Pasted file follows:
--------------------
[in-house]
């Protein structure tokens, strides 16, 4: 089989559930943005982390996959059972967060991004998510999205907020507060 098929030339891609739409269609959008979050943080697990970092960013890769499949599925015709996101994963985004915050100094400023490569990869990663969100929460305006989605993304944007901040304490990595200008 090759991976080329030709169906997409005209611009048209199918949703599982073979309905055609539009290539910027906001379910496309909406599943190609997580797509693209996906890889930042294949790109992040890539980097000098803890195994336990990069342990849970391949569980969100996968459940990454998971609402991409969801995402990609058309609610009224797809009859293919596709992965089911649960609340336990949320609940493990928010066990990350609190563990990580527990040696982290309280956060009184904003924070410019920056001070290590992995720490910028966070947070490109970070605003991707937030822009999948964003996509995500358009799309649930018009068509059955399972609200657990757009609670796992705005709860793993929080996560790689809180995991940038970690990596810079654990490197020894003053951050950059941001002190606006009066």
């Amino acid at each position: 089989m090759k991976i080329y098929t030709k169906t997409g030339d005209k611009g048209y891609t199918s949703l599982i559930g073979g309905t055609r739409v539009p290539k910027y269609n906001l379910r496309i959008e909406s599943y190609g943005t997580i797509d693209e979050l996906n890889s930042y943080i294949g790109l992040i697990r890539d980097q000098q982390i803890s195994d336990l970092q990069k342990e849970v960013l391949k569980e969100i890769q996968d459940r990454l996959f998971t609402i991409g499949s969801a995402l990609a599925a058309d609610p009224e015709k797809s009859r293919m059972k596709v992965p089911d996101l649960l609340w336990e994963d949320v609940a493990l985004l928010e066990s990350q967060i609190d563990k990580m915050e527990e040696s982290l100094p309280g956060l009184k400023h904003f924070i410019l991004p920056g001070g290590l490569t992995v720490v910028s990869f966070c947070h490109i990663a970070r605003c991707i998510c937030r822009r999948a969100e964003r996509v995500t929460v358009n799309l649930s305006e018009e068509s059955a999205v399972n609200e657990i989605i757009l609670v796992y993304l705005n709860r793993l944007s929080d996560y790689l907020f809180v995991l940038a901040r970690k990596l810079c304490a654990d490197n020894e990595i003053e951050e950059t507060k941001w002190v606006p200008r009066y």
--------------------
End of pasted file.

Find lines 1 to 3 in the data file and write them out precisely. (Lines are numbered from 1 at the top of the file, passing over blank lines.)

[in-house]
């Protein structure tokens, strides 16, 4: 089989559930943005982390996959059972967060991004998510999205907020507060 098929030339891609739409269609959008979050943080697990970092960013890769499949599925015709996101994963985004915050100094400023490569990869990663969100929460305006989605993304944007901040304490990595200008 090759991976080329030709169906997409005209611009048209199918949703599982073979309905055609539009290539910027906001379910496309909406599943190609997580797509693209996906890889930042294949790109992040890539980097000098803890195994336990990069342990849970391949569980969100996968459940990454998971609402991409969801995402990609058309609610009224797809009859293919596709992965089911649960609340336990949320609940493990928010066990990350609190563990990580527990040696982290309280956060009184904003924070410019920056001070290590992995720490910028966070947070490109970070605003991707937030822009999948964003996509995500358009799309649930018009068509059955399972609200657990757009609670796992705005709860793993929080996560790689809180995991940038970690990596810079654990490197020894003053951050950059941001002190606006009066």
């Amino acid at each position: 089989m090759k991976i080329y098929t030709k169906t997409g030339d005209k611009g048209y891609t199918s949703l599982i559930g073979g309905t055609r739409v539009p290539k910027y269609n906001l379910r496309i959008e909406s599943y190609g943005t997580i797509d693209e979050l996906n890889s930042y943080i294949g790109l992040i697990r890539d980097q000098q982390i803890s195994d336990l970092q990069k342990e849970v960013l391949k569980e969100i890769q996968d459940r990454l996959f998971t609402i991409g499949s969801a995402l990609a599925a058309d609610p009224e015709k797809s009859r293919m059972k596709v992965p089911d996101l649960l609340w336990e994963d949320v609940a493990l985004l928010e066990s990350q967060i609190d563990k990580m915050e527990e040696s982290l100094p309280g956060l009184k400023h904003f924070i410019l991004p920056g001070g290590l490569t992995v720490v910028s990869f966070c947070h490109i990663a970070r605003c991707i998510c937030r822009r999948a969100e964003r996509v995500t929460v358009n799309l649930s305006e018009e068509s059955a999205v399972n609200e657990i989605i757009l609670v796992y993304l705005n709860r793993l944007s929080d996560y790689l907020f809180v995991l940038a901040r970690k990596l810079c304490a654990d490197n020894e990595i003053e951050e950059t507060k941001w002190v606006p200008r009066y």